There is no quick fix for long-term talent gap issue, say experts

There are solutions available to alleviate talent shortages in the biopharma space but the issues cannot be solved quickly.

There is a general consensus among professionals that the amount of talent coming through is not reflective of the huge investment in capacity being seen across the Life Sciences industry. The lack of qualified staff in the space is well documented, with the cell and gene therapy sector particularly affected.

Solutions to minimize the talent gap have been provided by different players in the field and range from academic programs, virtual reality (VR) training, and telling kids that “science is cool.”  However, a panel discussion at Terrapin’s Advanced Therapies Week in London, UK last week highlighted the problem cannot be fixed quickly.

Advanced Therapies Europe panel. Image c/o Millie Nelson

“For a relatively small company, our biggest challenge is [staff]. I think this is a long-term problem that can’t easily be solved, it is not something where you can send people on a training course and then” expect that to alleviate pressure said Geoff Hamilton, CEO at Stemson Therapeutics.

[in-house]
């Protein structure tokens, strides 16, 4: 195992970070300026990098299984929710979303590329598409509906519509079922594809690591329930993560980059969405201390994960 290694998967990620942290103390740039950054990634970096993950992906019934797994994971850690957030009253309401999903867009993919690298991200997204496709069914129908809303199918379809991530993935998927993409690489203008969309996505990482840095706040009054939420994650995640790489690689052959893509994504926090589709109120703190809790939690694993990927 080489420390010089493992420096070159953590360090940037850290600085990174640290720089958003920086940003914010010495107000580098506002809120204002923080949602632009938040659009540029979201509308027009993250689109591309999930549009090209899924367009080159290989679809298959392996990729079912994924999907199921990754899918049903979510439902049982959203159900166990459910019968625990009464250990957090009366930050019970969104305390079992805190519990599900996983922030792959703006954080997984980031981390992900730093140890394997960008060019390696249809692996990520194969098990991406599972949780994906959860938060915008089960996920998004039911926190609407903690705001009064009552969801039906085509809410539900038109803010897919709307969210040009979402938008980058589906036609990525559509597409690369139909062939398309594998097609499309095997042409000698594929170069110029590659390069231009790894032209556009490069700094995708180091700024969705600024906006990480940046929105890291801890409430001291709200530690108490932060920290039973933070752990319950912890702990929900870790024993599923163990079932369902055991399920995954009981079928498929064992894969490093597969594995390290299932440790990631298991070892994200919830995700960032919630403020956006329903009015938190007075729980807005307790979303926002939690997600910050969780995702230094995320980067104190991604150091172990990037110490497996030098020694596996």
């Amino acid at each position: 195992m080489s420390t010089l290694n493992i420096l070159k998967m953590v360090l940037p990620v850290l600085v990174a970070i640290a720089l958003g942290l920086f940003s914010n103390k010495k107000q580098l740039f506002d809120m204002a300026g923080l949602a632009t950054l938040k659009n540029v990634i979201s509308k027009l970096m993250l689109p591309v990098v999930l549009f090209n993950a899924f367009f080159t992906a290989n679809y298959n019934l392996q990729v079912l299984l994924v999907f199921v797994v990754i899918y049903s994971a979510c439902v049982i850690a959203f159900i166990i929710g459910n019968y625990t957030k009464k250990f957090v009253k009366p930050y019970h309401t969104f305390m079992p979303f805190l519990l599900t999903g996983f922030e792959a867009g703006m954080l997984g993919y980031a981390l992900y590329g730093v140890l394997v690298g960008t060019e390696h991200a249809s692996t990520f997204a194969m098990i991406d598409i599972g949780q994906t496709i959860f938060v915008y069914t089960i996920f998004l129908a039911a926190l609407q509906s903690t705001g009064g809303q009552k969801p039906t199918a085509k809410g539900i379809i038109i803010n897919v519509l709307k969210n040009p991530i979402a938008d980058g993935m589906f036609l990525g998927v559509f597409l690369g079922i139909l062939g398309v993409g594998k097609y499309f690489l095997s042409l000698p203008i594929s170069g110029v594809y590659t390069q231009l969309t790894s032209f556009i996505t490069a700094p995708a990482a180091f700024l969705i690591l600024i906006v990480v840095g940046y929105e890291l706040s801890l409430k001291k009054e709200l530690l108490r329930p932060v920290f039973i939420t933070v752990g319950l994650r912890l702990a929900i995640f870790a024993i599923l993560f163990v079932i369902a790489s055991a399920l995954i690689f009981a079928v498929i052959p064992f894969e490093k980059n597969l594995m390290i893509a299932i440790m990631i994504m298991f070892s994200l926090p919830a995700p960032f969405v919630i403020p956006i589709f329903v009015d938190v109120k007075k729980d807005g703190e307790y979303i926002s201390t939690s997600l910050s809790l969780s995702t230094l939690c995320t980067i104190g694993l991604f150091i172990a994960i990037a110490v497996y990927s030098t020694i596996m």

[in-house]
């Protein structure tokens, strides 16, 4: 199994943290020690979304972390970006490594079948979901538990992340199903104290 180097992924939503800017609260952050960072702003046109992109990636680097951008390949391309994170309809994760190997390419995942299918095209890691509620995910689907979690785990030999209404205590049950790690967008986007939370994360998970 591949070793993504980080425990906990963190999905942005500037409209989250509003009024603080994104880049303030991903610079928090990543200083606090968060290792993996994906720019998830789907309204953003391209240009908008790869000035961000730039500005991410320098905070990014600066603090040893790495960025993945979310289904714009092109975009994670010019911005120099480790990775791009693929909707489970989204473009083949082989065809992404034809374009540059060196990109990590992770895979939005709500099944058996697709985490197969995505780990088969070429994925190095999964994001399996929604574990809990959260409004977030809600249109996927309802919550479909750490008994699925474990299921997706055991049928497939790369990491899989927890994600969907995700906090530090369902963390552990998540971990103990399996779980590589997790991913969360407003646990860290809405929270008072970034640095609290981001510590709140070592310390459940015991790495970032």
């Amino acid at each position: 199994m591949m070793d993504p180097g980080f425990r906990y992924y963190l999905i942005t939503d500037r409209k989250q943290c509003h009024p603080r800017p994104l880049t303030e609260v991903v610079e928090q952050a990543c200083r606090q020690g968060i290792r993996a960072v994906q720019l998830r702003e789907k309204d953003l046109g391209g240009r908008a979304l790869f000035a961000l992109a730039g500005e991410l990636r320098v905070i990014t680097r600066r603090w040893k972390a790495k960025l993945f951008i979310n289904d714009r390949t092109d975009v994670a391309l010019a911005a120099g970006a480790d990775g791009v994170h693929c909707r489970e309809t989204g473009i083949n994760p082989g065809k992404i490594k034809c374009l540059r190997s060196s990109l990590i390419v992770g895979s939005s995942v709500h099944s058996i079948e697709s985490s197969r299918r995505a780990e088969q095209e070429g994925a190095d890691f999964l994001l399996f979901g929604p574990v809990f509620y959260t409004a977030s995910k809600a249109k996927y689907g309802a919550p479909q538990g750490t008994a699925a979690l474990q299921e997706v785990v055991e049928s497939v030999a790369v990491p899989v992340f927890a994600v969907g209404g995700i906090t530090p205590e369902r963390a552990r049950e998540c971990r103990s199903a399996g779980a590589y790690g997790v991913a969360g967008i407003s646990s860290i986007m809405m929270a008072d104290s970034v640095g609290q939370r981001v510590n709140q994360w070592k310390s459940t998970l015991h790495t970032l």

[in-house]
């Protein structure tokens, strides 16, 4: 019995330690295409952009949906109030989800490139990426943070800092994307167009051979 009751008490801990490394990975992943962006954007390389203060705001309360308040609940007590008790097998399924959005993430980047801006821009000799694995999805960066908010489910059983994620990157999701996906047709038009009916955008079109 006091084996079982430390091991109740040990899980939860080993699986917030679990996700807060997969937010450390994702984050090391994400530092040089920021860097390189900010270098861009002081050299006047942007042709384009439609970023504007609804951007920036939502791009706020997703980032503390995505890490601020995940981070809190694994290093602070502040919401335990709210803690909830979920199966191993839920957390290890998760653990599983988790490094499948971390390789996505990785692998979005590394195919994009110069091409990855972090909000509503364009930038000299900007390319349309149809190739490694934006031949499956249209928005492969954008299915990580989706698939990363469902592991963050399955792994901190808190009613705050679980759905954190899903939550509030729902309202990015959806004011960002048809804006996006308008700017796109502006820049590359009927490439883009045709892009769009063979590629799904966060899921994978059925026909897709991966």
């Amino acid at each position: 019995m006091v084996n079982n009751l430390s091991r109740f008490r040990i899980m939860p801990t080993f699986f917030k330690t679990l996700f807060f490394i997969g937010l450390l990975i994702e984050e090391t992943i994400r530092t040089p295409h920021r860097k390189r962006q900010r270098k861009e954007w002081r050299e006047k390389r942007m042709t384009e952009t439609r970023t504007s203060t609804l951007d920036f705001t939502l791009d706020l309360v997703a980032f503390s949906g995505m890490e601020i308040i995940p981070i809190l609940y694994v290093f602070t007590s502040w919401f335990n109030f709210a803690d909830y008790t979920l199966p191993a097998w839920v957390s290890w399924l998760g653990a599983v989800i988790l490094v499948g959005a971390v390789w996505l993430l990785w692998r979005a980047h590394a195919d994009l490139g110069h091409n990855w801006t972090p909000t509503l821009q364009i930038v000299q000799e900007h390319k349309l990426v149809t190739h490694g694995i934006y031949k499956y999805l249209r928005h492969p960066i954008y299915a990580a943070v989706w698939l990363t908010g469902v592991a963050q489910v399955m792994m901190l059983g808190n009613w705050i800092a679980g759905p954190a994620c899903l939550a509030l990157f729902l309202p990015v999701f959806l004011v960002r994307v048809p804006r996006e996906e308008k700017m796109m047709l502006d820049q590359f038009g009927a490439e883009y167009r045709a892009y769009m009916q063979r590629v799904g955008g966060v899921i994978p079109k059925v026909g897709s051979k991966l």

“It needs to go back to academia and education. This way you create students that come out ‘primed’ to bring these capabilities and in many cases, teach their manager, their boss [these skills]. We need to look at how the industry can support this, through internships etc.”

Manuel Carrondo, vice president of business development at iBET agreed and told the audience “Obviously, we are lacking competent people […] things take time, we have better tools to cut the time, but we can’t sort the issue in just a few months.”

Pre-empting needs

Collectively the panelists agreed that the magnitude of the problem is no quick fix but Jasmin Kee, an independent bioprocessing consultant, said another challenge the industry is facing is finding people with “digital skillsets.”

Fausto Artico, global R&D tech head and product director of innovation and data science at GlaxoSmithKline (GSK), replied “I see this kind of challenge in addition to the existing gap, we are trying to bridge the gap for digital.”

To support upcoming problems, which the biopharma space might face later, Kee told delegates “We need to start thinking with the end in mind, which is market access. That’s the problem we think ‘down the line’ but we should have that resource strategy in place [already] and have it where we can recruit the right people at the right time.”

Angela Justice, chief people officer at TCR² Therapeutics, said “smaller cell therapy companies don’t think about it soon enough,” and posed the question “what is the industry doing to upskill already trained people in the field?”

In September 2022, Justice lauded positive work culture to overcome staff bottlenecks and said this is key to attracting and retaining talent in the field.